1237config KALLSYMS
1238         bool "Load all symbols for debugging/ksymoops" if EXPERT
1239         default y
1240         help
1241           Say Y here to let the kernel print out symbolic crash information and
1242           symbolic stack backtraces. This increases the size of the kernel
1243           somewhat, as all symbols have to be loaded into the kernel image.
1244
1245config KALLSYMS_ALL
1246        bool "Include all symbols in kallsyms"
1247        depends on DEBUG_KERNEL && KALLSYMS
1248        help
1249           Normally kallsyms only contains the symbols of functions for nicer
1250           OOPS messages and backtraces (i.e., symbols from the text and inittext
1251           sections). This is sufficient for most cases. And only in very rare
1252           cases (e.g., when a debugger is used) all symbols are required (e.g.,
1253           names of variables from the data sections, etc).
1254
1255           This option makes sure that all symbols are loaded into the kernel
1256           image (i.e., symbols from all sections) in cost of increased kernel
1257           size (depending on the kernel configuration, it may be 300KiB or
1258           something like this).
1259
1260           Say N unless you really need all symbols.
1261
1262config HOTPLUG
1263        def_bool y
1264
1265config PRINTK
1266        default y
1267        bool "Enable support for printk" if EXPERT
1268        select IRQ_WORK
1269        help
1270          This option enables normal printk support. Removing it
1271          eliminates most of the message strings from the kernel image
1272          and makes the kernel more or less silent. As this makes it
1273          very difficult to diagnose system problems, saying N here is
1274          strongly discouraged.
1275
1276config BUG
1277        bool "BUG() support" if EXPERT
1278        default y
1279        help
1280          Disabling this option eliminates support for BUG and WARN, reducing
1281          the size of your kernel image and potentially quietly ignoring
1282          numerous fatal conditions. You should only consider disabling this
1283          option for embedded systems with no facilities for reporting errors.
1284          Just say Y.
1285
1286config ELF_CORE
1287        depends on COREDUMP
1288        default y
1289        bool "Enable ELF core dumps" if EXPERT
1290        help
1291          Enable support for generating core dumps. Disabling saves about 4k.
1292
1293
1294config PCSPKR_PLATFORM
1295        bool "Enable PC-Speaker support" if EXPERT
1296        depends on HAVE_PCSPKR_PLATFORM
1297        select I8253_LOCK
1298        default y
1299        help
1300          This option allows to disable the internal PC-Speaker
1301          support, saving some memory.
1302
1303config HAVE_PCSPKR_PLATFORM
1304        bool
1305
1306config BASE_FULL
1307        default y
1308        bool "Enable full-sized data structures for core" if EXPERT
1309        help
1310          Disabling this option reduces the size of miscellaneous core
1311          kernel data structures. This saves memory on small machines,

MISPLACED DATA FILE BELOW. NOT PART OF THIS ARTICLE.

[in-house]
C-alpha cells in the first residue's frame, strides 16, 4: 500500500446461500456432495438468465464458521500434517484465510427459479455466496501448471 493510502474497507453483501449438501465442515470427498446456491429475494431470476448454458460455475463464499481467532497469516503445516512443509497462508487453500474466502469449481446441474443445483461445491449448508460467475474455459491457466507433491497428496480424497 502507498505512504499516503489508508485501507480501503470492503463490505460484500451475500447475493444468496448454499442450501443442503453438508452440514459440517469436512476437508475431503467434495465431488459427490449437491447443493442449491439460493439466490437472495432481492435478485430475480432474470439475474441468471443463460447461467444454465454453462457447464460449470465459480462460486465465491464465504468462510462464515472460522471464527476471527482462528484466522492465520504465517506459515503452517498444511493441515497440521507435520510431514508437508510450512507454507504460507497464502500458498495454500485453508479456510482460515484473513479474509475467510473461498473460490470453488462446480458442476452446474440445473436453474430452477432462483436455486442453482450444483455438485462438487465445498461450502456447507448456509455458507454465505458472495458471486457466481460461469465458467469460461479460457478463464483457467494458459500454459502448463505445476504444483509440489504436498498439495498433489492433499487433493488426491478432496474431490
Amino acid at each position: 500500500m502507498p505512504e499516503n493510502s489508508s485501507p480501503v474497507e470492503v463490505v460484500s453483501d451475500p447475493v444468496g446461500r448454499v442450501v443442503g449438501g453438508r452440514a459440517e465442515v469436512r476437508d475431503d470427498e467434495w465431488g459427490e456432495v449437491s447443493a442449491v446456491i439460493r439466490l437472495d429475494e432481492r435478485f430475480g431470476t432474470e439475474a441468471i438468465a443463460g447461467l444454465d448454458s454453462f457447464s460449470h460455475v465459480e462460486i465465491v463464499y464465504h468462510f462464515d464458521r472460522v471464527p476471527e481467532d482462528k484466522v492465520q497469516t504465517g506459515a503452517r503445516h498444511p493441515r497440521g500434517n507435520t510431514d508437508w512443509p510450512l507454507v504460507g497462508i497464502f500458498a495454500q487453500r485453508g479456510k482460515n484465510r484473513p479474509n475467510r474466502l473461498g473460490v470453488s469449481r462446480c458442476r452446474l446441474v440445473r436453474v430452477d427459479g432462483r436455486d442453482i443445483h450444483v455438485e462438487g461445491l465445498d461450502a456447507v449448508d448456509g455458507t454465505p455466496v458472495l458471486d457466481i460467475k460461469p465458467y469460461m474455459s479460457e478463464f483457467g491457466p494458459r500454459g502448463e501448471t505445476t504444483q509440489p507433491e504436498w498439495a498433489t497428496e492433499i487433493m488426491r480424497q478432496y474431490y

1312          but may reduce performance.
1313
1314config FUTEX
1315        bool "Enable futex support" if EXPERT
1316        default y
1317        select RT_MUTEXES
1318        help
1319          Disabling this option will cause the kernel to be built without
1320          support for "fast userspace mutexes".  The resulting kernel may not
1321          run glibc-based applications correctly.
1322
1323config EPOLL
1324        bool "Enable eventpoll support" if EXPERT
1325        default y
1326        select ANON_INODES
1327        help
1328          Disabling this option will cause the kernel to be built without
1329          support for epoll family of system calls.
1330
1331config SIGNALFD
1332        bool "Enable signalfd() system call" if EXPERT
1333        select ANON_INODES
1334        default y
1335        help
1336          Enable the signalfd() system call that allows to receive signals
1337          on a file descriptor.
1338
1339          If unsure, say Y.
1340
1341config TIMERFD
1342        bool "Enable timerfd() system call" if EXPERT
1343        select ANON_INODES
1344        default y
1345        help
1346          Enable the timerfd() system call that allows to receive timer
1347          events on a file descriptor.
1348
1349          If unsure, say Y.
1350
1351config EVENTFD
1352        bool "Enable eventfd() system call" if EXPERT
1353        select ANON_INODES
1354        default y
1355        help
1356          Enable the eventfd() system call that allows to receive both
1357          kernel notification (ie. KAIO) or userspace notifications.
1358
1359          If unsure, say Y.
1360
1361config SHMEM
1362        bool "Use full shmem filesystem" if EXPERT
1363        default y
1364        depends on MMU
1365        help
1366          The shmem is an internal filesystem used to manage shared memory.
1367          It is backed by swap and manages resource limits. It is also exported
1368          to userspace as tmpfs if TMPFS is enabled. Disabling this
1369          option replaces shmem and tmpfs with the much simpler ramfs code,